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Of New Year celebrations and General Tao’s Chicken

After that night of chaos on the road, my wife and children refuse to come and see any more fireworks

Gulf News

People do crazy things on New Year’s Eve and we are no different as we always gorge on General Tao’s Chicken before the midnight hour strikes.

It is a family tradition for some reason. The last dinner of the year is always Chinese; not Italian pizza or Indian butter chicken or Lebanese mixed grill, but sweet and sour soup that makes our brows sweat, and the highlight of the evening — the chicken with an army background.

Over the years, I have realised that it is not just us who have this craving for Chinese. People of various nationalities seem to have a tendency to converge at Chinese restaurants to herald the New Year and gasp with joy, and ooh and aah at the sizzling dishes ceremoniously being carried by grinning waiters to the tables.

If Hollywood is also to be believed, Americans love to order Chinese on New Year’s Eve, specially if they want a cozy evening with someone.

I am not sure what the Chinese eat on the Chinese New Year, but they must sure be puzzled over this ritual with their traditional dishes to ring in the Gregorian New Year.

I scanned the History website to try and find out this strange behaviour of people and the only thing I learned was that “civilisations around the world have been celebrating the start of each new year for at least four millennia (a millennium is about a 1000 years).”

It further noted that most New Year’s festivities begin on December 31 and continue into the early hours of January 1. The common traditions, it said, was attending parties, eating special foods, making resolutions for the New Year and watching fireworks displays.

There was nothing about General Tao’s Chicken.

The other thing we usually do as the year slowly winds down is to stress over sending out virtual New Year’s cards.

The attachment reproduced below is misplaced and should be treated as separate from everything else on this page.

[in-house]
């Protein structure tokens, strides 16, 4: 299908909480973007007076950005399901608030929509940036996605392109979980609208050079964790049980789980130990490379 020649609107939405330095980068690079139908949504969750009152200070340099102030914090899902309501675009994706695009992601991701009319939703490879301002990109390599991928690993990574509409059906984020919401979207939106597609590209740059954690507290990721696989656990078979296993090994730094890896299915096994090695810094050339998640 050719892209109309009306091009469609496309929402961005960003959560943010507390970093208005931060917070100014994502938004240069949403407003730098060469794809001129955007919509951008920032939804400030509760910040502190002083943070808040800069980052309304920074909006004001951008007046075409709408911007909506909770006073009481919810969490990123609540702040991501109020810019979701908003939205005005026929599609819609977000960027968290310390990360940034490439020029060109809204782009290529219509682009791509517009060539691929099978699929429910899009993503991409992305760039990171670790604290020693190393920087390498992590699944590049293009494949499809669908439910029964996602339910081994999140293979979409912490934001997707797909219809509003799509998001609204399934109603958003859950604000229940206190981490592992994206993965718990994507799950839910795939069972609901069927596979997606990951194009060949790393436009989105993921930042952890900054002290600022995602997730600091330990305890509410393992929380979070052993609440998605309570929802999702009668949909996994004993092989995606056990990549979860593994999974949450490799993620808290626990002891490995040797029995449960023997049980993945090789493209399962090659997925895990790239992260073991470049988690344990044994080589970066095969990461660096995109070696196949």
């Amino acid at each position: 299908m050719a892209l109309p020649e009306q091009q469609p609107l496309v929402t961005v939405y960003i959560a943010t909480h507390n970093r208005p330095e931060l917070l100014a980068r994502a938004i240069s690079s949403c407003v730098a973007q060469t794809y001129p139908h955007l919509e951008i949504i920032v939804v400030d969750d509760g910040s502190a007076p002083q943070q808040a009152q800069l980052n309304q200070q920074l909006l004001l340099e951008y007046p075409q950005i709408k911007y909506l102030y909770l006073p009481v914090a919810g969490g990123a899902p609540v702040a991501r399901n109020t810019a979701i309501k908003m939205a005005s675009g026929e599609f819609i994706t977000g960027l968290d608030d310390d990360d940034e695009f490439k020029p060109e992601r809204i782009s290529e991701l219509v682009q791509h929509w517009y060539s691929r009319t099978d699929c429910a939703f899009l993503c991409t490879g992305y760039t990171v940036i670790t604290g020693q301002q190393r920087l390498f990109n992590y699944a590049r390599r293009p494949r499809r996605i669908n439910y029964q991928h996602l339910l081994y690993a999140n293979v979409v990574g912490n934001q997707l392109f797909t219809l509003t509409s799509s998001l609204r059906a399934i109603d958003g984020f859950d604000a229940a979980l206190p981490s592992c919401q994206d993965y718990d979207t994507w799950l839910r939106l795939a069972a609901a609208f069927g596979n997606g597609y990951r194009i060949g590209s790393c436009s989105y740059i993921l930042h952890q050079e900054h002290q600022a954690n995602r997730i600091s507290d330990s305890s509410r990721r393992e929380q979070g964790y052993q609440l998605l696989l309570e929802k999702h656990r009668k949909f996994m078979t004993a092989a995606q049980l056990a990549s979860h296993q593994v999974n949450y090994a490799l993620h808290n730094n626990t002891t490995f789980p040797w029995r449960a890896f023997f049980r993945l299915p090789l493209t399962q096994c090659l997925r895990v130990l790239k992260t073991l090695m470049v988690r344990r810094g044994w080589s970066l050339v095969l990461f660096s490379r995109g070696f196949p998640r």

Most of the time we forget someone important, we then fret, and then email a card after a week has passed. “Don’t worry,” my wife usually says. “It is still New Year if the person gets the card within the first week.”

Since we know people of various nationalities, we also have to keep track of the various New Years, over the year. Then, to make it even more interesting for us, there are various New Years celebrated even within the large Indian communities.

Finding a Diwali card is easy on the internet. Everyone who lives in the UAE knows by now that the Festival of Lights heralds in the Hindu New Year. But then Ugadi is a New Year for the Telugu-speaking people of India. Then there’s Baishaki, the Punjabi New Year, and so on.

By the time the Gregorian New Year peters out, we are worn out, sending out New Year’s cards to people of various faiths.

If that is not enough to keep us busy, there is more inter-mingling of people today of various faiths and we have to remember that for some couples we have to send two different New Year’s cards, at different times of the year.

The first time we were all together in Dubai, we went out to the Jumeirah Beach and watched the New Year’s fireworks.

The Burj Al Arab made a great backdrop to the spectacular show and after wistfully gazing at the skies after the last colourful burst, we headed back home with the thousands of people.

After that night of chaos on the road, my wife and children refuse to come and see any more fireworks.

But why everyone sets off fireworks on New Year’s is a mystery to me. All I know is that it were the Chinese who invented fireworks — most probably it must have been General Tao.